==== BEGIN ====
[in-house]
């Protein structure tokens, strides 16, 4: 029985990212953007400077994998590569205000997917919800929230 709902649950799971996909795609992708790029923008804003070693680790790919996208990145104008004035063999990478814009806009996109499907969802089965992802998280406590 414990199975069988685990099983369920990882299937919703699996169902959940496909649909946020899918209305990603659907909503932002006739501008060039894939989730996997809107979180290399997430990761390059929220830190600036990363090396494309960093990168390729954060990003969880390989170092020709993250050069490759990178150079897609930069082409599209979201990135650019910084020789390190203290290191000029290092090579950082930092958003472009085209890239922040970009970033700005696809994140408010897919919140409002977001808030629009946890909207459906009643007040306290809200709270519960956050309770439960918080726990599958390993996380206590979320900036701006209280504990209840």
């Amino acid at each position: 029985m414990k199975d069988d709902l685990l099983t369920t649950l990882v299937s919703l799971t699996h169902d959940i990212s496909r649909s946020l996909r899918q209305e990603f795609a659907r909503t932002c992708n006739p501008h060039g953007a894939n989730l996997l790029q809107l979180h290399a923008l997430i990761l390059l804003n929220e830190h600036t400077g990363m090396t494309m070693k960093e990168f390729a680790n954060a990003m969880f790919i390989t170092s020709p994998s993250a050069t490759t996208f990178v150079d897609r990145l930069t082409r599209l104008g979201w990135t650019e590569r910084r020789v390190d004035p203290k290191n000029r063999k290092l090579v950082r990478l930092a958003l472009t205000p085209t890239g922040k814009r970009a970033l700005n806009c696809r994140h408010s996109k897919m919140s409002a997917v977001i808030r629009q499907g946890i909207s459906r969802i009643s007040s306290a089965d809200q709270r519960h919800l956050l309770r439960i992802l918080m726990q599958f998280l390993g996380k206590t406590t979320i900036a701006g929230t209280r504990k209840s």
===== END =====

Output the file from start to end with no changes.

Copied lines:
[in-house]
């Protein structure tokens, strides 16, 4: 029985990212953007400077994998590569205000997917919800929230 709902649950799971996909795609992708790029923008804003070693680790790919996208990145104008004035063999990478814009806009996109499907969802089965992802998280406590 414990199975069988685990099983369920990882299937919703699996169902959940496909649909946020899918209305990603659907909503932002006739501008060039894939989730996997809107979180290399997430990761390059929220830190600036990363090396494309960093990168390729954060990003969880390989170092020709993250050069490759990178150079897609930069082409599209979201990135650019910084020789390190203290290191000029290092090579950082930092958003472009085209890239922040970009970033700005696809994140408010897919919140409002977001808030629009946890909207459906009643007040306290809200709270519960956050309770439960918080726990599958390993996380206590979320900036701006209280504990209840």
């Amino acid at each position: 029985m414990k199975d069988d709902l685990l099983t369920t649950l990882v299937s919703l799971t699996h169902d959940i990212s496909r649909s946020l996909r899918q209305e990603f795609a659907r909503t932002c992708n006739p501008h060039g953007a894939n989730l996997l790029q809107l979180h290399a923008l997430i990761l390059l804003n929220e830190h600036t400077g990363m090396t494309m070693k960093e990168f390729a680790n954060a990003m969880f790919i390989t170092s020709p994998s993250a050069t490759t996208f990178v150079d897609r990145l930069t082409r599209l104008g979201w990135t650019e590569r910084r020789v390190d004035p203290k290191n000029r063999k290092l090579v950082r990478l930092a958003l472009t205000p085209t890239g922040k814009r970009a970033l700005n806009c696809r994140h408010s996109k897919m919140s409002a997917v977001i808030r629009q499907g946890i909207s459906r969802i009643s007040s306290a089965d809200q709270r519960h919800l956050l309770r439960i992802l918080m726990q599958f998280l390993g996380k206590t406590t979320i900036a701006g929230t209280r504990k209840s």